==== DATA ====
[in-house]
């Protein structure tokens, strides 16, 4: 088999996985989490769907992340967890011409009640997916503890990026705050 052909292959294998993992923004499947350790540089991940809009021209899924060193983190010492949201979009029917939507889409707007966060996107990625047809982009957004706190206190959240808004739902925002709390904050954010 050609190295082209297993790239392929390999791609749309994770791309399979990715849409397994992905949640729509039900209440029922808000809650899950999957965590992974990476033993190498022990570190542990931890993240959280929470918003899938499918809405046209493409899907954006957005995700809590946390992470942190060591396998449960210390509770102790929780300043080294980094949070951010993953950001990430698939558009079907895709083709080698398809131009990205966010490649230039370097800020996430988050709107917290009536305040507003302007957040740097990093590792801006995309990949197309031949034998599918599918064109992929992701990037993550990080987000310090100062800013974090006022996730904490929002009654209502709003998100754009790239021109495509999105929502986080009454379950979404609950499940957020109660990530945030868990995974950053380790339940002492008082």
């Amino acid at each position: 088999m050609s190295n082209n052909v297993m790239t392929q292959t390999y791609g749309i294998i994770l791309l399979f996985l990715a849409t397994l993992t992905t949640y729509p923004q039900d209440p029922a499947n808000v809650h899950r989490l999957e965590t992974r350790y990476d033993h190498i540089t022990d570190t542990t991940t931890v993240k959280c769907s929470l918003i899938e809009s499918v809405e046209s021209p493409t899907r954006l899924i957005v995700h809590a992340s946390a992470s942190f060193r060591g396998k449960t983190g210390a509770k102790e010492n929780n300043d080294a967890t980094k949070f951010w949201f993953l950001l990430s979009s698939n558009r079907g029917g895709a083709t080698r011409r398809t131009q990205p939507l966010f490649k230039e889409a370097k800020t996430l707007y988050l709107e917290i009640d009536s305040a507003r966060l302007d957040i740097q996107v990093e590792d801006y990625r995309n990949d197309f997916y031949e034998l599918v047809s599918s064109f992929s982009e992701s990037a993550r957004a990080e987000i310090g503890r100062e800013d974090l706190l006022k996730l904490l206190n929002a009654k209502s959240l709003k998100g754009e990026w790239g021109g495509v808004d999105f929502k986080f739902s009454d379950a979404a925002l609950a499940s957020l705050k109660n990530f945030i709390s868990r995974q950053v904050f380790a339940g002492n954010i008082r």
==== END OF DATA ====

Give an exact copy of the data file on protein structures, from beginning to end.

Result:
[in-house]
């Protein structure tokens, strides 16, 4: 088999996985989490769907992340967890011409009640997916503890990026705050 052909292959294998993992923004499947350790540089991940809009021209899924060193983190010492949201979009029917939507889409707007966060996107990625047809982009957004706190206190959240808004739902925002709390904050954010 050609190295082209297993790239392929390999791609749309994770791309399979990715849409397994992905949640729509039900209440029922808000809650899950999957965590992974990476033993190498022990570190542990931890993240959280929470918003899938499918809405046209493409899907954006957005995700809590946390992470942190060591396998449960210390509770102790929780300043080294980094949070951010993953950001990430698939558009079907895709083709080698398809131009990205966010490649230039370097800020996430988050709107917290009536305040507003302007957040740097990093590792801006995309990949197309031949034998599918599918064109992929992701990037993550990080987000310090100062800013974090006022996730904490929002009654209502709003998100754009790239021109495509999105929502986080009454379950979404609950499940957020109660990530945030868990995974950053380790339940002492008082």
């Amino acid at each position: 088999m050609s190295n082209n052909v297993m790239t392929q292959t390999y791609g749309i294998i994770l791309l399979f996985l990715a849409t397994l993992t992905t949640y729509p923004q039900d209440p029922a499947n808000v809650h899950r989490l999957e965590t992974r350790y990476d033993h190498i540089t022990d570190t542990t991940t931890v993240k959280c769907s929470l918003i899938e809009s499918v809405e046209s021209p493409t899907r954006l899924i957005v995700h809590a992340s946390a992470s942190f060193r060591g396998k449960t983190g210390a509770k102790e010492n929780n300043d080294a967890t980094k949070f951010w949201f993953l950001l990430s979009s698939n558009r079907g029917g895709a083709t080698r011409r398809t131009q990205p939507l966010f490649k230039e889409a370097k800020t996430l707007y988050l709107e917290i009640d009536s305040a507003r966060l302007d957040i740097q996107v990093e590792d801006y990625r995309n990949d197309f997916y031949e034998l599918v047809s599918s064109f992929s982009e992701s990037a993550r957004a990080e987000i310090g503890r100062e800013d974090l706190l006022k996730l904490l206190n929002a009654k209502s959240l709003k998100g754009e990026w790239g021109g495509v808004d999105f929502k986080f739902s009454d379950a979404a925002l609950a499940s957020l705050k109660n990530f945030i709390s868990r995974q950053v904050f380790a339940g002492n954010i008082r």